The publications of police detectives 1880 - 1930: Genre, identity and the consumption of crime
My research builds upon my MA thesis, detailed in the Biography section below.
I examine the little-known texts published by retired police detectives between 1880-1930. The period witnessed both the explosive growth in cheap, fast detective fiction and the later rise authors such as Crofts, Christie and Sayers in ‘The Golden Age’ of crime fiction.
Seeking to capitalise on this boom, retiring police detectives published texts detailing bizarre or notable cases in their careers. Yet, their texts moved beyond reportage to encompass advice to readers on crime prevention, social commentary and biographies of the criminals they investigated.
Specifically, I explore:
- how the texts shape our understanding of crime literature as entertainment,
- the relationship between fiction and autobiography in the texts,
- the authors’ objections to the detectives depicted in contemporary crime fiction, and
- how the detectives obscure their own individuality by identifying themselves as part of the police institution.
Other Research Interests
- How society reacts to crime, and uses media such as newspapers, television dramatizations and podcasts to explore both ‘true crime’ and fictionalised crime.
- Spy fiction, the close cousin of crime fiction.
- 'Condition of England' texts, specifically those by Charles Dickens, Jack London and Margaret Harkness
- During my BA I developed an interest in how a sense of nationhood is cultivated through literature, specifically in the texts of Grace Aguilar and Amy Levy.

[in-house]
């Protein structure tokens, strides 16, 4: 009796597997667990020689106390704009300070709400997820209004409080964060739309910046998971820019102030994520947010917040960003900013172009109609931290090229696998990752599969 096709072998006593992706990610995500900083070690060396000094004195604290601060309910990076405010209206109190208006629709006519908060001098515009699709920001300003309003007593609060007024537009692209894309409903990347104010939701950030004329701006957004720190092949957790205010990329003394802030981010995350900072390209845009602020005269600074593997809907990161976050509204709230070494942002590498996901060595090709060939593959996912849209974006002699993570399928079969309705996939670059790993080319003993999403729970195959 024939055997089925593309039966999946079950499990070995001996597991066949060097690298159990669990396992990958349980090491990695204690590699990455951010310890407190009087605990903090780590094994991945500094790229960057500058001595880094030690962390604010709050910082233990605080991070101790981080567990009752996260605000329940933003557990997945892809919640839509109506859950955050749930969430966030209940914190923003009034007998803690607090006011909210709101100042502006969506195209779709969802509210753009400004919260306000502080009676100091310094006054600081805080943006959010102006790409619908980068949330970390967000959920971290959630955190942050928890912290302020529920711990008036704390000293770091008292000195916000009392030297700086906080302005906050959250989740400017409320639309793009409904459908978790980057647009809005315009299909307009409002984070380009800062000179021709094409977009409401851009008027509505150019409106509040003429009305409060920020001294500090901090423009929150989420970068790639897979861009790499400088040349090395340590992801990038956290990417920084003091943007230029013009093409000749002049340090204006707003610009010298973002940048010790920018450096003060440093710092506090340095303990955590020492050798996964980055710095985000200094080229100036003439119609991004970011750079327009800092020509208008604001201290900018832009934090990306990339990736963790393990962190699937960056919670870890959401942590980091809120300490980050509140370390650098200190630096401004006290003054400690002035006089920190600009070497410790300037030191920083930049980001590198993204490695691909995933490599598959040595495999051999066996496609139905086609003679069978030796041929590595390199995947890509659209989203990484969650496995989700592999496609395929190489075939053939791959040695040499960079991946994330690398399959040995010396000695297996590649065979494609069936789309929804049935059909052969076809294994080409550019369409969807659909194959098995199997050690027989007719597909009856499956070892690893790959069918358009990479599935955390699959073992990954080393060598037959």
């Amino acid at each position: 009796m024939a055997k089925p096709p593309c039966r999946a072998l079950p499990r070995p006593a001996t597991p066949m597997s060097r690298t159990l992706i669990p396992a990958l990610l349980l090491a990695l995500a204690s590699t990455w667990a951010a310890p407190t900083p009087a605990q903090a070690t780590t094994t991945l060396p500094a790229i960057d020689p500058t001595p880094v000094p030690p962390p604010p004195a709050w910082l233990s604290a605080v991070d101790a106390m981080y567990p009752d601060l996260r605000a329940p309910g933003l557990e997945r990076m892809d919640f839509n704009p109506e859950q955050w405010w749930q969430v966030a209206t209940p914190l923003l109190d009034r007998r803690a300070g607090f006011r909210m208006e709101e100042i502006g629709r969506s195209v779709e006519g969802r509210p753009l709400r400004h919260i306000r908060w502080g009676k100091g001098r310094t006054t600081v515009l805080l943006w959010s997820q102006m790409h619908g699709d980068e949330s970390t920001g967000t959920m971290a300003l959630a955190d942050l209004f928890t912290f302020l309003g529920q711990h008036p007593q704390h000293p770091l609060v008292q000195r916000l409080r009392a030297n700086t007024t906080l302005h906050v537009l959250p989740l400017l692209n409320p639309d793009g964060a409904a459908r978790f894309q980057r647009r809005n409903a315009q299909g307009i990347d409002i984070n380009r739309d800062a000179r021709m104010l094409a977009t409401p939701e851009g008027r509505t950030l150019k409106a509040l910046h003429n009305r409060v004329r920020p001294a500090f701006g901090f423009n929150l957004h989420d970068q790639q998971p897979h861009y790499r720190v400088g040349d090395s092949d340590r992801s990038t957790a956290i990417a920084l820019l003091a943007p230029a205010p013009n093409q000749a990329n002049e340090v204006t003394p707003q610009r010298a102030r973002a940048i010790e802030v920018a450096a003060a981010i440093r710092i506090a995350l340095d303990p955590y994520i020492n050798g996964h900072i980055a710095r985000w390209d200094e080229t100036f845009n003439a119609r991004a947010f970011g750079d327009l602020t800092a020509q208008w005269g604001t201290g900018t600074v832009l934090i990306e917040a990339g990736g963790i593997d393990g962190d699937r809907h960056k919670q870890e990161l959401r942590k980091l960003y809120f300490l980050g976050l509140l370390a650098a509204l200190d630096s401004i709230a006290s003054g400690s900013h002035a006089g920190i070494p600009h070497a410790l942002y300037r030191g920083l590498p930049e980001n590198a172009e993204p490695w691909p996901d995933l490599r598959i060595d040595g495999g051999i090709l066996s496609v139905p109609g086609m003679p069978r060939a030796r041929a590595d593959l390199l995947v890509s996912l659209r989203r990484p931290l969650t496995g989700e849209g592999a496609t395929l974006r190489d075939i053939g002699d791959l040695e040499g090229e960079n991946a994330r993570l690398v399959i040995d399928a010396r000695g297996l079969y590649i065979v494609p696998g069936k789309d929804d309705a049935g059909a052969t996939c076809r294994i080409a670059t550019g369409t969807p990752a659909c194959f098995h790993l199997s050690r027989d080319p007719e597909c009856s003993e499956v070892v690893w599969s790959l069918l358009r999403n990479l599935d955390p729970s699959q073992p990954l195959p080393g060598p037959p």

- Analysis of auto/biography
- The self and self-fashioning
- Autobiografiction, the generic model propounded by Stephen Reynolds in 1906.
- The period 1840-1939, bookended by Edgar Allen Poe's Dupin short stories and the Golden Age heyday; encompassing Dickens, Collins, Doyle, Chesterton and Christie, amongst others.
VPFA (Victorian Popular Fiction Association)
BAVS (British Association for Victorian Studies)
I studied for my BA in English at the University of Birmingham from 2010-13. My dissertation was supervised by Prof. Hugh Adlington and explored the tension between Jewish and British identities the novels of Grace Aguilar and Amy Levy.
I completed my MA English: 1850-Present (Part-Time) at King’s College London from 2017-19. My thesis was supervised by Prof. Mark Turner and focussed on the following texts published by retired detectives, formerly of the Metropolitan Police:
- A Life’s Reminiscences of Scotland Yard In One-And-Twenty Dockets (1890) by Andrew Lansdowne
- Stories from Scotland Yard (1890) by Maurice Moser, and
- The Reminiscences of Chief Inspector Littlechild (1894) by John Littlechild
From 2013-2019 I worked as an accountant for various businesses in the City of London (either full-time, or part-time during my MA studies), before returning to academia full-time.
Banner image courtesy of Victorian Web: http://www.victorianweb.org/history/crime/3.html